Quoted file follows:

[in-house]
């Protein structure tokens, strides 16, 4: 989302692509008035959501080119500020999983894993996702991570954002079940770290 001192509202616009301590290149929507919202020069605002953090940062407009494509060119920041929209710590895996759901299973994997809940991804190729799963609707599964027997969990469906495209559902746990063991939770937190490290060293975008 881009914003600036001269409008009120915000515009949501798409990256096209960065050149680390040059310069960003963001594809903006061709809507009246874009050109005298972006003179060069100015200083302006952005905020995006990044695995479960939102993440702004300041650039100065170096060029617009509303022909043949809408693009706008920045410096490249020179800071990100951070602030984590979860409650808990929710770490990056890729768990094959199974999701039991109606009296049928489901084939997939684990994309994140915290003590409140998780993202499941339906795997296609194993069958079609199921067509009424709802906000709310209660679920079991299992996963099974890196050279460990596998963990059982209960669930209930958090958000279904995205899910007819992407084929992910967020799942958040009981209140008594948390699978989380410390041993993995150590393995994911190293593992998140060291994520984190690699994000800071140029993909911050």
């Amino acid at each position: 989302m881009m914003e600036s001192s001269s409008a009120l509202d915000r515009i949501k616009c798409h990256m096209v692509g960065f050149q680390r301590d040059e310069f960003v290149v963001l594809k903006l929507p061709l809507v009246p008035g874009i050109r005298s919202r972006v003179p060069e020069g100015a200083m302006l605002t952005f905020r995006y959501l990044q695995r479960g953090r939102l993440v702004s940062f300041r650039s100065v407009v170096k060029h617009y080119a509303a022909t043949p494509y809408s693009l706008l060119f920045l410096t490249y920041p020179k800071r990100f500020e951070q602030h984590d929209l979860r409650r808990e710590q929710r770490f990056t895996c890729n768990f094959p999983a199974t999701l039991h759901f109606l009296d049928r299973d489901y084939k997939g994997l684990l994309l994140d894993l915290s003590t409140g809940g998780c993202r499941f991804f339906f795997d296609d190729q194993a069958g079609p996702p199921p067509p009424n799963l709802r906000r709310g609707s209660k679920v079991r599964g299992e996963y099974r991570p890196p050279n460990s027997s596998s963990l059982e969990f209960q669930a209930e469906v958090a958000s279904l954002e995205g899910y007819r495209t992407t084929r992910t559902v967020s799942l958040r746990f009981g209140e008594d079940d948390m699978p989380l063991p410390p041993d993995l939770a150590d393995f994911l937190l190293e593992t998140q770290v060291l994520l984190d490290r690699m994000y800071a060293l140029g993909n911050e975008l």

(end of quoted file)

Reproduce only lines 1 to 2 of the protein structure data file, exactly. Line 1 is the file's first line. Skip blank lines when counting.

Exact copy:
[in-house]
């Protein structure tokens, strides 16, 4: 989302692509008035959501080119500020999983894993996702991570954002079940770290 001192509202616009301590290149929507919202020069605002953090940062407009494509060119920041929209710590895996759901299973994997809940991804190729799963609707599964027997969990469906495209559902746990063991939770937190490290060293975008 881009914003600036001269409008009120915000515009949501798409990256096209960065050149680390040059310069960003963001594809903006061709809507009246874009050109005298972006003179060069100015200083302006952005905020995006990044695995479960939102993440702004300041650039100065170096060029617009509303022909043949809408693009706008920045410096490249020179800071990100951070602030984590979860409650808990929710770490990056890729768990094959199974999701039991109606009296049928489901084939997939684990994309994140915290003590409140998780993202499941339906795997296609194993069958079609199921067509009424709802906000709310209660679920079991299992996963099974890196050279460990596998963990059982209960669930209930958090958000279904995205899910007819992407084929992910967020799942958040009981209140008594948390699978989380410390041993993995150590393995994911190293593992998140060291994520984190690699994000800071140029993909911050």